B-427, on display in Long Beach, California
|Laid down||10 April 1971|
|Launched||22 June 1971|
|Commissioned||4 December 1971|
|Status||Museum ship; shut down as of 2016[update]|
|Class and type||Foxtrot-class submarine|
|Length||299 ft 6 in (91.29 m)|
|Beam||24 ft 7 in (7.49 m)|
|Draft||20 ft (6.1 m)|
|Endurance||3–5 days submerged|
|Test depth||270–280 m (890–920 ft)|
|Complement||12 officers, 10 warrants, 56 seamen|
B-427 was a Project 641 (Foxtrot-class) diesel-electric attack submarine of the Soviet Navy. The "B" (actually "Б") in her designation stands for большая (bolshaya, "large"). Commissioned in 1971, the submarine operated with the Russian Pacific Fleet until decommissioning in 1994.
The boat was sold to a group of Australian businessmen, who converted her into a museum vessel, which was placed on display at the Australian National Maritime Museum (under the name Foxtrot-540) from 1995 until 1998, then at Long Beach, California (under the name Podvodnaya Lodka B-427 Scorpion) in 1998.
The submarine fell into disrepair, and has been closed to the public since 2015.
Decommissioning and preservation
The submarine was decommissioned by the Russian Navy in December 1994. She was one of the last three Foxtrot-class submarines to serve in the Russian Pacific Fleet. The boat was acquired by a group of Australian businessmen on a three-year lease purchase contract, and was towed from Vladivostok on 25 July 1995. En route to Sydney, the tow company claimed that the deal for the Russian Navy to cover the cost of the tow was invalid, and claimed that A$150,000 in towing expenses was required.[clarification needed] The submarine arrived in Sydney on 31 August, and after some modifications, was loaned to the Australian National Maritime Museum for display as a museum vessel under the designation "Foxtrot-540" (the submarine's last pennant number while in service). As the submarine was still the property of the Russian Navy for the duration of the lease, an Australian ex-submariner was commissioned into the Russian Navy to command and look after Foxtrot-540, with the boat's former engineering officer assisting. The submarine was in near-operational condition; the diesel generators and electrical storage system, ballast tanks, and hotel load equipment were functional, and Russian personnel travelled to Australia to teach museum staff about maintenance and operation of the boat. Foxtrot-540 spent three years berthed at the museum, attracting over 700,000 visitors during this period (including intelligence analysts from multiple nations during the first weeks on display).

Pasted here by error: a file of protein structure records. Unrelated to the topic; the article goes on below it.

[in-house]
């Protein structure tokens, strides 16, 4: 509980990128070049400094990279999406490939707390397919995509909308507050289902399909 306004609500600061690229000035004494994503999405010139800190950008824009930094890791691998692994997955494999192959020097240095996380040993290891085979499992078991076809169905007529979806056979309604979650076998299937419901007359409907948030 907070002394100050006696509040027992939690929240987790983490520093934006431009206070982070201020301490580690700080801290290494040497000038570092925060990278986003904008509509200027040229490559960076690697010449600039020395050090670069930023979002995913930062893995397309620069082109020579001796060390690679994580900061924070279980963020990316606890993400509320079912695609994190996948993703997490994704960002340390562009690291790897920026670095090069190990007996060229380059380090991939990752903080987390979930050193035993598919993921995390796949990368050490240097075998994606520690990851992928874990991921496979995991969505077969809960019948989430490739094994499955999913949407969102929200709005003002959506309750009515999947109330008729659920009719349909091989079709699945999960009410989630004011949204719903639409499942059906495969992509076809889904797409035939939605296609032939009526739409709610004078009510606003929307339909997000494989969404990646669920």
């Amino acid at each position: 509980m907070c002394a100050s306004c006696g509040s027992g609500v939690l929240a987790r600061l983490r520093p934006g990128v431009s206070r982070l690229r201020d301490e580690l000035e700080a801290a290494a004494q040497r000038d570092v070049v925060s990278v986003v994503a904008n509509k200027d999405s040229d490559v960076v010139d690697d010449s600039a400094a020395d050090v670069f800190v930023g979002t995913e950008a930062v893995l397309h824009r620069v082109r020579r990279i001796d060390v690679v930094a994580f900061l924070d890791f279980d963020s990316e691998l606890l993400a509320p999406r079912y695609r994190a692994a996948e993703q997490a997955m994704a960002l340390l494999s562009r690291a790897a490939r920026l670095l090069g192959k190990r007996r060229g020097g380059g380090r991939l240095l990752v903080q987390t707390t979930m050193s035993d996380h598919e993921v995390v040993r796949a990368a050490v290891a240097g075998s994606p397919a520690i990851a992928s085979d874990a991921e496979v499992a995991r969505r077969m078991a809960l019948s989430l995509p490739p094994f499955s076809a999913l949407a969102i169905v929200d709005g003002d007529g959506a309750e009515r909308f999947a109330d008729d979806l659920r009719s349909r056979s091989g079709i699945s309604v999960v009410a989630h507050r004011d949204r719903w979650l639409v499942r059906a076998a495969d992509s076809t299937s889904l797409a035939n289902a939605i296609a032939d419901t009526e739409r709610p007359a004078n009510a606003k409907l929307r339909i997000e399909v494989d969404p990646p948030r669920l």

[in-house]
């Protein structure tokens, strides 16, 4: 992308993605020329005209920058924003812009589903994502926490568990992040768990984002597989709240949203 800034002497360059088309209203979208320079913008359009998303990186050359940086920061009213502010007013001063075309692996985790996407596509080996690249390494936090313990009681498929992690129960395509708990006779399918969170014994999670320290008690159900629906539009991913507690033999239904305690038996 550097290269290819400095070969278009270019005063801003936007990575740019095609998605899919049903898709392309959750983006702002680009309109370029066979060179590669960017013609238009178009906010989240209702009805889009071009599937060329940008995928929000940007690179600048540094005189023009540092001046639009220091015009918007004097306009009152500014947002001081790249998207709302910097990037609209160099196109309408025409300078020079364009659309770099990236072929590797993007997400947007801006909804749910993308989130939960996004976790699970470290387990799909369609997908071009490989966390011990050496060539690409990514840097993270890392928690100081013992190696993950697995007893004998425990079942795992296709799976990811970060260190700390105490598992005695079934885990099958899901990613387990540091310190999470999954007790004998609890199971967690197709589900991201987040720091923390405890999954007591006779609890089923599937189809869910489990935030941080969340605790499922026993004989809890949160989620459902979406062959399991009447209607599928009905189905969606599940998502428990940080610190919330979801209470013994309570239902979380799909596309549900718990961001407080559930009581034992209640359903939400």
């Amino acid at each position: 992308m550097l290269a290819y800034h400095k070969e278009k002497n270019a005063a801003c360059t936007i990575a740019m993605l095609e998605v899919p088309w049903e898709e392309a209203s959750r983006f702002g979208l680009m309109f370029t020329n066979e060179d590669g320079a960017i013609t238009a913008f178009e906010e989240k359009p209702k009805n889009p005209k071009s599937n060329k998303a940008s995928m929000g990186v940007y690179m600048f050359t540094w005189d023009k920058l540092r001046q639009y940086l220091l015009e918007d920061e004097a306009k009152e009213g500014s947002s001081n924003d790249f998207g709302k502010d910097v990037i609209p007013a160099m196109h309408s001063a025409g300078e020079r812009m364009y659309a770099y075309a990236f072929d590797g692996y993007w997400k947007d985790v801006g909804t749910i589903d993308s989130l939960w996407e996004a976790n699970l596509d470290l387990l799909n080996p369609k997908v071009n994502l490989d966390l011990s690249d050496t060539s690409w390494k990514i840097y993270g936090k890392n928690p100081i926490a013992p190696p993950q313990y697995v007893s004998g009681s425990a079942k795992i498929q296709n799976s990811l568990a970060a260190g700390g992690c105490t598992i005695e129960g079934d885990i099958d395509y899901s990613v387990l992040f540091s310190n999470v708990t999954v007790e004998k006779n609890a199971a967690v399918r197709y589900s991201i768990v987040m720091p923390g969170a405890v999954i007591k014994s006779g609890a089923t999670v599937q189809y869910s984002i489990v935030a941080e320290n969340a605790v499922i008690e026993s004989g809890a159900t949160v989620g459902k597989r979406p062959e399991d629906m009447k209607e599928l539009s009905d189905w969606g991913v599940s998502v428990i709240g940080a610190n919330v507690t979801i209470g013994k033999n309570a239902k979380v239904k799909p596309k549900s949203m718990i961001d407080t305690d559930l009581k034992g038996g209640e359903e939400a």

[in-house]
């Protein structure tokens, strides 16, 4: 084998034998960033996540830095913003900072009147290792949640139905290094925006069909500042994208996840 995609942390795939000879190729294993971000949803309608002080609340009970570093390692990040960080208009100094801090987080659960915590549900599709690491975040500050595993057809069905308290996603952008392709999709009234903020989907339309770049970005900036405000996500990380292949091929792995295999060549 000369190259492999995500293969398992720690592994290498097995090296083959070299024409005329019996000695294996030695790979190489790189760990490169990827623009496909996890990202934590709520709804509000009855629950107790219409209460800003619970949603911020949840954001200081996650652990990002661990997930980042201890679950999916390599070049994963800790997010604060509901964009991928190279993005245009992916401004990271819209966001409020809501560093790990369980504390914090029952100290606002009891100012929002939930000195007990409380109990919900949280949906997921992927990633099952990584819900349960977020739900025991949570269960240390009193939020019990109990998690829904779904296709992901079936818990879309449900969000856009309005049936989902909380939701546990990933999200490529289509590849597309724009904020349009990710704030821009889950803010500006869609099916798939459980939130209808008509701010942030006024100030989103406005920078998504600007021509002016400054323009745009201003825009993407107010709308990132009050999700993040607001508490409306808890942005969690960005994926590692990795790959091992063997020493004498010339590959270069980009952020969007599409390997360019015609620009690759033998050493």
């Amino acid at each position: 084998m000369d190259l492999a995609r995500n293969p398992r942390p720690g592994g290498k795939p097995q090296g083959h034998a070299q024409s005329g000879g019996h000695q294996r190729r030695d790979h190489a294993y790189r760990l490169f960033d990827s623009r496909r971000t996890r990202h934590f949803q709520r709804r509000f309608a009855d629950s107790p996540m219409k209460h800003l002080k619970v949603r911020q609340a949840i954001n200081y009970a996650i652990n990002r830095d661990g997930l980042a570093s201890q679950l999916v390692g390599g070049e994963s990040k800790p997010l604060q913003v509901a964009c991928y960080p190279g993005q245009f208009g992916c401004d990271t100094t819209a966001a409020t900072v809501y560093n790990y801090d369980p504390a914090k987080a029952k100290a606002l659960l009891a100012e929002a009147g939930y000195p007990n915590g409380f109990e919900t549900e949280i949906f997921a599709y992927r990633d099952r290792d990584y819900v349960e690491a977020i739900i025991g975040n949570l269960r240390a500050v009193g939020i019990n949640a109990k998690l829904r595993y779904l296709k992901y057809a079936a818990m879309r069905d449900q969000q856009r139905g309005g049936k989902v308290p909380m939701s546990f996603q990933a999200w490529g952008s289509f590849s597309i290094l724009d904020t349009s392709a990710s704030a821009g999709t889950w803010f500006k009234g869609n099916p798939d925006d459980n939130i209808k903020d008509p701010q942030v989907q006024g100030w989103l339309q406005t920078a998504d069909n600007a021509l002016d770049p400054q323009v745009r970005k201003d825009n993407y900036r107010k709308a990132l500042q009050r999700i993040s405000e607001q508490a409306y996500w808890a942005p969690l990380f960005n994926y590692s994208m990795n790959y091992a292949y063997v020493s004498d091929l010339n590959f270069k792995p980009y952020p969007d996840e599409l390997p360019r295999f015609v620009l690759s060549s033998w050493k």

In May 1998, the submarine was loaded onto a heavy lift ship and relocated to Long Beach, California. On arrival, she was berthed next to RMS Queen Mary, and opened to the public on 14 July under the designation "Podvodnaya Lodka B-427 Scorpion". On 19 April 2011, the company operating Queen Mary (Delaware North) announced that they had acquired Scorpion, and were planning to increase attendance at both attractions through combined ticketing and joint marketing campaigns. Urban Commons took over the lease of the Queen Mary and the Scorpion in April 2016. The Scorpion Submarine is owned by NEWCO Pty Ltd and is on a long-term lease to Urban Commons.
In November 2012, the vessel was discovered to have flooding and as a result was listing 24 degrees to the starboard side. It was closed to the public in 2015, by which time the pressure hull had ruptured and raccoons had taken up residence on board. By 2021, when control of the Queen Mary returned to Long Beach, the city was attempting to have the submarine removed.
- "The Queen Mary and Soviet 'Scorpion' Sub Join Forces". Target News Service.
- Martín, Hugo (2019-11-19). "That Soviet Submarine next to the Queen Mary Is Being Sold to an Anonymous Buyer". Los Angeles Times. Retrieved 2021-02-26.
- Walsh, Don (April 1998). "Soviet Sub Penetrates Sydney Harbour!". Proceedings. United States Naval Institute. 124 (4): 105.
- Hyman & Dunsford, How to Value a Submarine, p. 223
- "Water Flooding On Scorpion Submarine Causes Listing". Long Beach Post. Retrieved 2012-11-26.
- Henry, Jason; Munguia, Hayley (9 July 2021). "Long Beach now controls the Queen Mary, but it may have to deal with a derelict submarine too". Press-Telegram. Retrieved 14 December 2021.